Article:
De Blasio’s corrupt bid to rule the suburbs


Originally published by the NY POST

If you’re a suburbanite, the latest scandal to rock the de Blasio administration shouldn’t be viewed as just your garden-variety campaign-finance corruption affair. It’s a hostile incursion into counties and towns with the express purpose of extending City Hall’s influence far beyond the borders of the five boroughs.

The sad fact is that City Hall colonizing the suburbs is nothing new. And the only way to stop it is to root out state legislators who are beholden to city politicians.

Mayor Bill de Blasio’s ham-handed, if not criminal, effort to influence the outcomes of suburban elections is the latest chapter in a long, sordid history of big money flowing particularly from the speaker of the Assembly and the city-based Senate Democrats to campaigns outside the boroughs.

Whether the mayor and his aides are indicted or not, the investigation should expose the lack of political independence of many suburban state legislators. High-tax, high-cost suburban communities need honest, effective representation.

Geography demonstrates why de Blasio would risk committing a felony to elect a Democratic majority in the Senate. It also reveals why the political dynamic in our state is perennially bad for reform-minded suburban taxpayers.

When it comes to elected representation, our state is Upstate-heavy in the Republican Senate and New York City-centric in the Democratic Assembly. Of the 63 members of the Senate, Democrats hold a scant six seats outside the city. Of the 103 Democrats in the Assembly, more than 60 are in the five boroughs.

This dynamic profoundly influences money in New York politics and leads to suburban legislators perennially relying on New York City political bosses to get re-elected every two years.

On one hand, you have someone like de Blasio looking to essentially buy more legislators outside the city to support his agenda and push back against Gov. Andrew Cuomo. On the other, Assembly Democrats in the suburbs and Upstate are so beholden to the heavy influence and significant financial resources of New York City leadership that they lack independence on policy.

Both of those factors result in a system that puts the wants and needs of the New York City Democratic machine ahead of those of suburbanites who bear the heaviest tax burden in the nation. If you live in the suburbs and ever wondered why your legislator voted in favor of tax and fee increases and more government mandates or against education reforms — you have your answer.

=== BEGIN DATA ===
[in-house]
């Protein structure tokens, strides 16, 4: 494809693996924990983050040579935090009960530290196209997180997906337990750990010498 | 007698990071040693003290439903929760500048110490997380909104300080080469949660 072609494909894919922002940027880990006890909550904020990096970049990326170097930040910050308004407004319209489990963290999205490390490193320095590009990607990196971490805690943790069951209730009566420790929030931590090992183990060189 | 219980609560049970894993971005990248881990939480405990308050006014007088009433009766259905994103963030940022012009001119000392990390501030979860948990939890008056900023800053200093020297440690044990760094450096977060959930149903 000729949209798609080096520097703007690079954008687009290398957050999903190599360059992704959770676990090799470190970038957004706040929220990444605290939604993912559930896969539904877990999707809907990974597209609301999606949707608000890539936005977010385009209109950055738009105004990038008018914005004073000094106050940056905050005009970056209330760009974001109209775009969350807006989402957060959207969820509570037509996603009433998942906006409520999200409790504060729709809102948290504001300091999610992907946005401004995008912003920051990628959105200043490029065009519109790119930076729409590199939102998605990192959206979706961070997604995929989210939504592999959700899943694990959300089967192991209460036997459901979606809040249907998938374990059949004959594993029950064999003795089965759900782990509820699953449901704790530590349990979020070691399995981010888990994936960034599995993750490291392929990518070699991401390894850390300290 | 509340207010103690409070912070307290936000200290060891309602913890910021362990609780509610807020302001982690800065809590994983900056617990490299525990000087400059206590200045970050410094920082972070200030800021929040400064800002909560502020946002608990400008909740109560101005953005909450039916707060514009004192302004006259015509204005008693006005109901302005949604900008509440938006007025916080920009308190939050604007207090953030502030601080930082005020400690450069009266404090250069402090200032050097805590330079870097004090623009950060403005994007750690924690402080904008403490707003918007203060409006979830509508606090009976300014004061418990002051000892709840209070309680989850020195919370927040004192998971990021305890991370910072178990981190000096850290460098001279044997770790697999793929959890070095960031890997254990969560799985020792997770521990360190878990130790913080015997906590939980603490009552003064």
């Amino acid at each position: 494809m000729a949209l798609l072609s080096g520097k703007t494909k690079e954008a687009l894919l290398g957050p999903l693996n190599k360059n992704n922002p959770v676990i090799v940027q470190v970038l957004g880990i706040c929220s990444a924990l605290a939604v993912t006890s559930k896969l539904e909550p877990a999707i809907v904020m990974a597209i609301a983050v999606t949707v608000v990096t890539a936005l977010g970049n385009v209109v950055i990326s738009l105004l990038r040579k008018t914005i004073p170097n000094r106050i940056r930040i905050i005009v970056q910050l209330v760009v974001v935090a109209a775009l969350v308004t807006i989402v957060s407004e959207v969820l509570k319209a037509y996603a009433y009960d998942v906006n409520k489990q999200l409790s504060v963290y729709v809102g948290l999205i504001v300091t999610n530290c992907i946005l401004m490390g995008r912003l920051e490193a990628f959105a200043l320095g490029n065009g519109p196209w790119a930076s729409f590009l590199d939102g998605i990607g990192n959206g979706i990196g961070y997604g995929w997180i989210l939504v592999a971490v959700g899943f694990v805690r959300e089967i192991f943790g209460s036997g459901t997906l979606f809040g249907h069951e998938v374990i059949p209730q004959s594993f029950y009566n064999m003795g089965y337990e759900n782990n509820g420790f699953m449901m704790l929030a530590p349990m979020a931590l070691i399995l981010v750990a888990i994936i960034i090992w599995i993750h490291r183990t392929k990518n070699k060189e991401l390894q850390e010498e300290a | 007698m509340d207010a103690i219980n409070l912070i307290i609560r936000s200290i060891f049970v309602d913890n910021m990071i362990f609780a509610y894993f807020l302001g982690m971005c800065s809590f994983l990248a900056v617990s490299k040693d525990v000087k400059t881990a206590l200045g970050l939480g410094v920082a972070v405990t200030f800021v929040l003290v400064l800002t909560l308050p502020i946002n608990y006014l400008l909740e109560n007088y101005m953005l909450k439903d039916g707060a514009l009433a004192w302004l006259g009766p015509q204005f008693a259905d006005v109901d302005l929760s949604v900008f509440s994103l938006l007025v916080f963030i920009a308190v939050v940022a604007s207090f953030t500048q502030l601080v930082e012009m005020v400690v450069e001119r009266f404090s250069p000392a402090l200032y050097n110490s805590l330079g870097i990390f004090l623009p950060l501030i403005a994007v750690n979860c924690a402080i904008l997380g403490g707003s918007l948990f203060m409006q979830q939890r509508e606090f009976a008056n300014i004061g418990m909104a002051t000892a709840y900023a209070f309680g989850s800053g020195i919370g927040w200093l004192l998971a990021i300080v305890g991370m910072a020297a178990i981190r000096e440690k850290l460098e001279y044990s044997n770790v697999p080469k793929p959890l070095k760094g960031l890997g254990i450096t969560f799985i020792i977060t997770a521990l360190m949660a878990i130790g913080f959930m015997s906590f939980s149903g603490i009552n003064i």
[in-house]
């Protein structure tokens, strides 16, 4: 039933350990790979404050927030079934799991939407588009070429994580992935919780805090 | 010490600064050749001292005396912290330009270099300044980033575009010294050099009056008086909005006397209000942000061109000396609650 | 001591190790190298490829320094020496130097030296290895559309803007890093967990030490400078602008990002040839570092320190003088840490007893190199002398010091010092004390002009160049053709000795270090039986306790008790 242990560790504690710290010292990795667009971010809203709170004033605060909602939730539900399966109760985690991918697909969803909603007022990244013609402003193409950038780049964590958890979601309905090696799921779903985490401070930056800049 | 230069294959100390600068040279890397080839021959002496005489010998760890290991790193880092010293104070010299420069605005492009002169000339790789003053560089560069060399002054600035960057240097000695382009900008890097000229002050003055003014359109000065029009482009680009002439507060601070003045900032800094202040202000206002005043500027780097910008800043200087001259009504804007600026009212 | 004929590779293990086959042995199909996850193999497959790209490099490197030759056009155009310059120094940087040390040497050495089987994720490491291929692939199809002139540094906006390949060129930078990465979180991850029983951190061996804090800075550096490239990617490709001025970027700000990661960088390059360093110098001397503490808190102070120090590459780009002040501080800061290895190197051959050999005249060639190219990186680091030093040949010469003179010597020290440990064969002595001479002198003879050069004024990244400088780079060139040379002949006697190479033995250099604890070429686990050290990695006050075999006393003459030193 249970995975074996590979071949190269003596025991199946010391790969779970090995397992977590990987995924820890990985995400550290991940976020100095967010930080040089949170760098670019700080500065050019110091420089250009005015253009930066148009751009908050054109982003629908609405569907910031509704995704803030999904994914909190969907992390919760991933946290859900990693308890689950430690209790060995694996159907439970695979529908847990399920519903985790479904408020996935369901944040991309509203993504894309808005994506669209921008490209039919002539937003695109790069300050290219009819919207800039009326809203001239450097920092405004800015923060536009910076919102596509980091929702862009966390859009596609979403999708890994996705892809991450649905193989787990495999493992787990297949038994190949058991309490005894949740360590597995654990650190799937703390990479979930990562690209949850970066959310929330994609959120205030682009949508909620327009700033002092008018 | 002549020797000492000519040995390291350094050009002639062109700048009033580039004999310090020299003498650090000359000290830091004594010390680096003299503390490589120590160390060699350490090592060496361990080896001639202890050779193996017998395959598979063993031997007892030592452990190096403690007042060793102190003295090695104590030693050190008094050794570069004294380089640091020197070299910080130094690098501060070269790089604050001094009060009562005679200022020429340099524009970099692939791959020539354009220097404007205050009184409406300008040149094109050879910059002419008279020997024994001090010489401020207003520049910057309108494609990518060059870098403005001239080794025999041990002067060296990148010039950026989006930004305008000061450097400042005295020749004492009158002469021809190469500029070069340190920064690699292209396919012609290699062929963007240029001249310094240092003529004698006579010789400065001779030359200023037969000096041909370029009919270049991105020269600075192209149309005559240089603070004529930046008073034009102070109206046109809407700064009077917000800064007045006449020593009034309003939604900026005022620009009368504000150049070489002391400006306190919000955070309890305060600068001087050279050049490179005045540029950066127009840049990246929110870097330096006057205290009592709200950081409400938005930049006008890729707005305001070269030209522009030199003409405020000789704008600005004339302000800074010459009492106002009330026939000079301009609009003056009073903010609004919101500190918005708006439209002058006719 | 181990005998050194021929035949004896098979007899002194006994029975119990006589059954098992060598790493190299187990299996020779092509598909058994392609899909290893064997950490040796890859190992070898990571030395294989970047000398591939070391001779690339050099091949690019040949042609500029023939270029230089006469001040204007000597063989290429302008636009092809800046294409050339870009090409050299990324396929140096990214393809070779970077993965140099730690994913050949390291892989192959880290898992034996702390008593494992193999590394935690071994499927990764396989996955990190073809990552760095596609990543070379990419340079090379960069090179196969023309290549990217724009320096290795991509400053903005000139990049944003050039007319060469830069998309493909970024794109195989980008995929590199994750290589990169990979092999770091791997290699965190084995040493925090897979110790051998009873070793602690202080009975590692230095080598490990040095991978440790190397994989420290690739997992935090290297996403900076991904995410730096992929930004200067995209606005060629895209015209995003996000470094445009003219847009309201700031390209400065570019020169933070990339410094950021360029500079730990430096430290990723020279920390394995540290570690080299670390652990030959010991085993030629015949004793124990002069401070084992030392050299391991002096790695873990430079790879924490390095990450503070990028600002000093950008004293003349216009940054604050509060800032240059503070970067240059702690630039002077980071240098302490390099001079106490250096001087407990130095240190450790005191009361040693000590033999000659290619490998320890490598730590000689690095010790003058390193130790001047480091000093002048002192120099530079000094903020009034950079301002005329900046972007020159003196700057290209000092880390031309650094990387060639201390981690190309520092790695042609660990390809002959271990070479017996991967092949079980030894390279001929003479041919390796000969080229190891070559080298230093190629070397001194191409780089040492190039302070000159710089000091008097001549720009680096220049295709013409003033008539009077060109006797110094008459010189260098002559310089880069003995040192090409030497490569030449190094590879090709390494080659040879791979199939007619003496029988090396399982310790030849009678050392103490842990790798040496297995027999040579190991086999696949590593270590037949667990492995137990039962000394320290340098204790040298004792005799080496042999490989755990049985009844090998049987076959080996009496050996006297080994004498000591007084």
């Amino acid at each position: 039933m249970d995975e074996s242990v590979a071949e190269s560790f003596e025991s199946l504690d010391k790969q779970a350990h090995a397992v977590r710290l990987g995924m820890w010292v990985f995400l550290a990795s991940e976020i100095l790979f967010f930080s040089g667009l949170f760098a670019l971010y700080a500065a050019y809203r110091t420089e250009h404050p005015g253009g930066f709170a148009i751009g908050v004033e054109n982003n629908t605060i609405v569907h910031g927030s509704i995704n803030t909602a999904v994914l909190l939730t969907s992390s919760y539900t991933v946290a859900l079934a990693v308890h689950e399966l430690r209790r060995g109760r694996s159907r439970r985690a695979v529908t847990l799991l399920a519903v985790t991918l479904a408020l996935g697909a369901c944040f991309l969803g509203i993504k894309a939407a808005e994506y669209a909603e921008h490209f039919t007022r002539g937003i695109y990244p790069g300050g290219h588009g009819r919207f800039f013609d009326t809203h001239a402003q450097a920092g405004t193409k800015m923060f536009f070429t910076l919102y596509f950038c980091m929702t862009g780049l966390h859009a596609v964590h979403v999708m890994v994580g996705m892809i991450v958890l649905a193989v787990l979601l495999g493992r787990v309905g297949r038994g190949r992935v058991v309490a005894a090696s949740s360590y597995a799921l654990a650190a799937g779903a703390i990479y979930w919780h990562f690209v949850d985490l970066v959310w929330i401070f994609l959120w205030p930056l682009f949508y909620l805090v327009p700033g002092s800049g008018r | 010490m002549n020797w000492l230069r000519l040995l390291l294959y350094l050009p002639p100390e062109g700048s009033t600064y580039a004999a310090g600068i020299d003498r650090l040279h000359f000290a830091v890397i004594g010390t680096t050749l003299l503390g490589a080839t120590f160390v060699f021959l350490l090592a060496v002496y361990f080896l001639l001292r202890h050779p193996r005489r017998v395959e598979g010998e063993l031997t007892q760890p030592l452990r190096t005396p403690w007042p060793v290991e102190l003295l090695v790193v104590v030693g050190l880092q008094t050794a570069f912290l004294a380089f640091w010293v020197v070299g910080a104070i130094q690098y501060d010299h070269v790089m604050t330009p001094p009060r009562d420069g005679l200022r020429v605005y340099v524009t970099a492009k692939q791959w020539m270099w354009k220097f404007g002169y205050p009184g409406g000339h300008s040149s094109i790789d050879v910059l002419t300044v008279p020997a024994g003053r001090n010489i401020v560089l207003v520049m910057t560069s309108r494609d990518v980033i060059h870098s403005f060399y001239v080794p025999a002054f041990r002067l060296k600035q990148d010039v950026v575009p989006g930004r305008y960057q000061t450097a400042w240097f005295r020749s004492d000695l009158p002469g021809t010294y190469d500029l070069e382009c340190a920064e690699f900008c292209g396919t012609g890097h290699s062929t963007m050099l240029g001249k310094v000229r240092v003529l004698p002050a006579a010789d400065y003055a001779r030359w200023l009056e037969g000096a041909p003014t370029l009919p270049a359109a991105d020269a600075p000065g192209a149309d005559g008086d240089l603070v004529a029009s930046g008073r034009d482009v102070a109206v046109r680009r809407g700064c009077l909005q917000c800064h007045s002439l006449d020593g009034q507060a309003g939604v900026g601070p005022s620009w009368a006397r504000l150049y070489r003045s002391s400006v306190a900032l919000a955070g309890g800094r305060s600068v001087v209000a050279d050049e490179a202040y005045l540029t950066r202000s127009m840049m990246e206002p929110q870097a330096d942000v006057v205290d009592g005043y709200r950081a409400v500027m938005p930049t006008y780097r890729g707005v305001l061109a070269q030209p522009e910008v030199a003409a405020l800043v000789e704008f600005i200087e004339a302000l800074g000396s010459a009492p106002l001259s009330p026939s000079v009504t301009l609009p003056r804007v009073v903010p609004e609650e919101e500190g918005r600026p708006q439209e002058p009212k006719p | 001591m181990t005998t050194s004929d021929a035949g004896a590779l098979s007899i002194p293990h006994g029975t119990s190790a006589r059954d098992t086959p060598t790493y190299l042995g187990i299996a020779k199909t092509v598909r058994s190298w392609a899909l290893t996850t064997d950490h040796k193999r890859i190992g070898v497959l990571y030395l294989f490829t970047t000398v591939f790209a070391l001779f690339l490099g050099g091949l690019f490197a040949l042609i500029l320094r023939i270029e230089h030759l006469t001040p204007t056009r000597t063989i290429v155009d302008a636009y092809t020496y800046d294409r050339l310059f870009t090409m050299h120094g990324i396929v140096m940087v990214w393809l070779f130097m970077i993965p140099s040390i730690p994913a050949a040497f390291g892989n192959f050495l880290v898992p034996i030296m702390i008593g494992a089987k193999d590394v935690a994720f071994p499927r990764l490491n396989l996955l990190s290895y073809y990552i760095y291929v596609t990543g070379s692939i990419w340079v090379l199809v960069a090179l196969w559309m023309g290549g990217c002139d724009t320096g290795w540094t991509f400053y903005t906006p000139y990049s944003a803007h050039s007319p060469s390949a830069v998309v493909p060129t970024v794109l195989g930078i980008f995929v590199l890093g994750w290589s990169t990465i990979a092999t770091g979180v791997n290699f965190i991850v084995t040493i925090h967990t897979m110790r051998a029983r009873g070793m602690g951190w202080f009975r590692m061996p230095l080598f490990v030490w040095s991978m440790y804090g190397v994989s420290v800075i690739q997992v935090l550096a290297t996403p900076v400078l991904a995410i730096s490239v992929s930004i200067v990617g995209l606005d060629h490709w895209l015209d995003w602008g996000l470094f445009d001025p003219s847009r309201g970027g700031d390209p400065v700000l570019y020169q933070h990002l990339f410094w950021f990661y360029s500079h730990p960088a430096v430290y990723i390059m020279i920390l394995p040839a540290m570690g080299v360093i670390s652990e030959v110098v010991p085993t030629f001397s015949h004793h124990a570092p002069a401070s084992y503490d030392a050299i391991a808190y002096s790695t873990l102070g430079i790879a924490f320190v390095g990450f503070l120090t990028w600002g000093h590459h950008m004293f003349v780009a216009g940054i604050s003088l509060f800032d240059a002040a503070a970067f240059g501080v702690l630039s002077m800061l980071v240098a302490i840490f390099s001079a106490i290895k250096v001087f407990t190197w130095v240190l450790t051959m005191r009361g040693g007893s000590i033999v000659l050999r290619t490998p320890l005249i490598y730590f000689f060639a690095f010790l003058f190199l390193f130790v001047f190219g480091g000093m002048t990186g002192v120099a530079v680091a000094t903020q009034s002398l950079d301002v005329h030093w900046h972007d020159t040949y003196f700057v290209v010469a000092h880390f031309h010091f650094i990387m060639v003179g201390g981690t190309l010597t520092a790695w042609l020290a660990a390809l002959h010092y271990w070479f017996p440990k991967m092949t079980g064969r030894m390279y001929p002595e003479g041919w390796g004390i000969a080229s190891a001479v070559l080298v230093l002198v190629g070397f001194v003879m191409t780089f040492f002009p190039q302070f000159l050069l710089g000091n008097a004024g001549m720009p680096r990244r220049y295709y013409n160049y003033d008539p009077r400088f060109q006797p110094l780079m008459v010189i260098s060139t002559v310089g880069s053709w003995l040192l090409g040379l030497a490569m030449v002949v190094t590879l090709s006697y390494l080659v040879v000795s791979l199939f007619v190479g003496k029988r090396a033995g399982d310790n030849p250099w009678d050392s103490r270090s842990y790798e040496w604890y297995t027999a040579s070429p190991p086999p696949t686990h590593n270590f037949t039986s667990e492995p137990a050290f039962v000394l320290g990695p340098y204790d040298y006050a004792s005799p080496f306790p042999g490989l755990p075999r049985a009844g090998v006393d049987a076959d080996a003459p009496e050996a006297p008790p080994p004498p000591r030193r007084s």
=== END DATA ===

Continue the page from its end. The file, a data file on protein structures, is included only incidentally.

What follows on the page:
Fortunately, those with leafy yards and picket fences are more pragmatic and less partisan. Suburban Democrats aren’t so quick to pray at the altar of de Blasio or the party’s left wing. They benefited from 20 years of Bloomberg and Giuliani — and they know it. They clearly see a regression under a mayor who once advocated for Democratic socialism.

With control of the state Senate hanging in the balance again this year and the entire Legislature up for re-election, suburban voters need to be asking every candidate in their area if they’ve taken money from de Blasio, organizations affiliated with the mayor or his major contributors.

They should be asking who’s financing the campaign — donors aligned with the needs of the suburbs or Democratic campaign committees controlled by New York City politicians.

Voters should be demanding answers from Democratic officials in the lower Hudson Valley and on Long Island as to whether political consultants aligned with the mayor have been used in any way in their area. Perhaps most critically, voters and the media should be looking at the legislative record of incumbents and candidates and asking whether the official appears to be working for local interests or an agenda paid for by out-of-district donors.

Suburbia will beat back the de Blasio incursion. The mayor and his aides, for their part, if not indicted, will simply join a long list of New York politicians who figured that hypocrisy only matters if you get caught. What remains to be seen is whether we finally realize this isn’t a one-front war and all do our job to ensure suburbia isn’t just sold to the highest bidder.

Tom Basile is a Stony Point town councilman and a former executive director of the state Republican Party

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